Born in Korea to an architect and a classical ballerina, but educated in the US, Jae S Min is very much the kind of creative, multicultural designer that carmakers seek to attract in the 21st century. Having graduated from the Art Center College of Design with a degree in transportation design in 1994, Min spent the next year working as a freelance product design consultant with the (now disbanded) Edge Industrial Design group. During that time he created a home stereo rack and speakers for Kenwood, various components for the Harmon Kardon and Infinity audio lines, and commercial-grade treadmills for Star Trac, before accepting a job within Audi design in 1996. He has remained at the brand ever since.
Always working within the company's advanced design department, Min kicked off his 14-year career at Audi with a one-year spell at Ingolstadt, Germany, working on the first-generation Allroad concept and the second-generation A4 model (codenamed 8E). Since then, the Korean designer has worked on every crossover and SUV project undertaken by the brand, and currently holds the position of Chief Designer at its Design Center California (DCC) in Santa Monica. As well as designing the Allroad and Cross Cabriolet quattro concepts, and influencing the design of SUVs such as the Q7 and Q5, Min recently returned to his product design roots by creating a unique glass chandelier with Ivalo Lighting Corp called 'Daedalus', comprising a helical five-foot-tall structure of glass 'blades' fanned out in a twisted skeletal pattern. He has also served as a transportation design instructor at the nearby Art Center College of Design in Pasadena since 1995.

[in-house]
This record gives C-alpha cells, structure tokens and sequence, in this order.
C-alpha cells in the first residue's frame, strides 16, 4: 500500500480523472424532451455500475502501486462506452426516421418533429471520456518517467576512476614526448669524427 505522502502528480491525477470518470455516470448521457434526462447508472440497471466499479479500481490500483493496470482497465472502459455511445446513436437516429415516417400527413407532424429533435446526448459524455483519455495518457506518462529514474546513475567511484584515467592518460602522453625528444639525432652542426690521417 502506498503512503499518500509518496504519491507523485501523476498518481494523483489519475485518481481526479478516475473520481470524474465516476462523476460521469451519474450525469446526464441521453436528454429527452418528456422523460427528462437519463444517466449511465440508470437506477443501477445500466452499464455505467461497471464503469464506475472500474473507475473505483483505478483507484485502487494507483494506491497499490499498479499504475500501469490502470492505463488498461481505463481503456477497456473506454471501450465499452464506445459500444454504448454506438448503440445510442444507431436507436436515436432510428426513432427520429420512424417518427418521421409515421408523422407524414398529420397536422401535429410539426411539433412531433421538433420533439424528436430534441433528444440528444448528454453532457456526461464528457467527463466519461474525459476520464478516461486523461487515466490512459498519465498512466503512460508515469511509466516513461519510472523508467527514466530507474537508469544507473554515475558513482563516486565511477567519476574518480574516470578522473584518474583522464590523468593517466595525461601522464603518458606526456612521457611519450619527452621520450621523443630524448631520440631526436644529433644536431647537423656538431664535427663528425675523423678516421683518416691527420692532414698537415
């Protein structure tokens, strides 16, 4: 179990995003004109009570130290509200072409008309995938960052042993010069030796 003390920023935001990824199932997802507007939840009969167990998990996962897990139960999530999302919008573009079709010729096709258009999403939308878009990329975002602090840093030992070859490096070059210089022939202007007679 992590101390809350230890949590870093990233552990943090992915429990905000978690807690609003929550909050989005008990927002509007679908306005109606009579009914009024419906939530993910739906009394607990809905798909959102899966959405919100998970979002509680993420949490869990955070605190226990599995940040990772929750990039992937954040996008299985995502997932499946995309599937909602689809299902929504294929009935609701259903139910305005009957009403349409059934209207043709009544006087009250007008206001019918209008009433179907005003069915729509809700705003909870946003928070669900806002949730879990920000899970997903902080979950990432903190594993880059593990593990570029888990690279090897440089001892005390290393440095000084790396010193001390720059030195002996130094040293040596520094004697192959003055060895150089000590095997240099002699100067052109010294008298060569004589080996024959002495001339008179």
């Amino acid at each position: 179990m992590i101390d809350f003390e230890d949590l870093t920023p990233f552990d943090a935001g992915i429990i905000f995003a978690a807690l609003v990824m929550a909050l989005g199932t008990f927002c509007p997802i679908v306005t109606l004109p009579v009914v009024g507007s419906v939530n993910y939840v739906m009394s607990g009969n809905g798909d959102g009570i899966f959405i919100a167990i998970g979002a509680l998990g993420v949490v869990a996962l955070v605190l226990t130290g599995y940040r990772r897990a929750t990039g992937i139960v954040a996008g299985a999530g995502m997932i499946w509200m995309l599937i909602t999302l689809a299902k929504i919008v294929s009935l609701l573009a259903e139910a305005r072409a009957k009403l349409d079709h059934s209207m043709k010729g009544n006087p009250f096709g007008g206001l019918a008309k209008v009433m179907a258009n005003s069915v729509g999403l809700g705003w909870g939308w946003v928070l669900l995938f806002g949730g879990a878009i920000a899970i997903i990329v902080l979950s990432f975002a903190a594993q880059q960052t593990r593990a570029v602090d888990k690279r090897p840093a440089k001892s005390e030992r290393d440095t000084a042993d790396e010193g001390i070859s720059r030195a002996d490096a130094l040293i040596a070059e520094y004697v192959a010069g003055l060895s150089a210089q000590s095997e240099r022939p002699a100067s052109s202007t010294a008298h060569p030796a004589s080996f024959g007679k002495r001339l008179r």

What's it like being a Korean designer working for a German brand at a Californian design studio?
"I love being here because of the exposure to so many different cultures that we experience; it [helps] us diversify our directions. Something that we encourage in our facility is parallel thinking, not serial process, and being here in California gives us a lot more opportunities to do that. I think melting pot is an old analogy now - I prefer to say salad bowl. Melting pot is just cultures coming in and disappearing. But salad bowl, okay you have each element, but with the whole culture making up a bigger entity."
How does the West Coast advanced design studio feed into Audi design? I think a lot of people assume everything is done in Germany.
"About 60-70 percent of what we do is very similar to what is carried out in the main studios. That means the next generation of things and little adjustments that we need to make, facelifts and what not. We tend to participate in the advanced stage of the production design projects. We bring it to a certain point, then when it goes into a more serious stage we either send a designer there [to Germany] or we actually send a whole concept and somebody from over there will take over.
"A lot of times what ends up happening is that we influence the design language, because it's so hard to pick one thing and follow it through all the way. That is what I think is really important: to actually provide elements or directions that are worth pursuing and integrate them into the core DNA of Audi culture.
"In our studio we've been looking at the whole [SUV/Crossover] customer market from very early on. Being totally exposed in this culture here in the US, and being a design studio, it's our job to analyze that data and actually apply it to the product so it's more relevant and tangible. Since I started working for Audi, that's the segment I've looked at, as a designer. It's pretty funny: take the shortest Audi designer and have him design the tallest cars."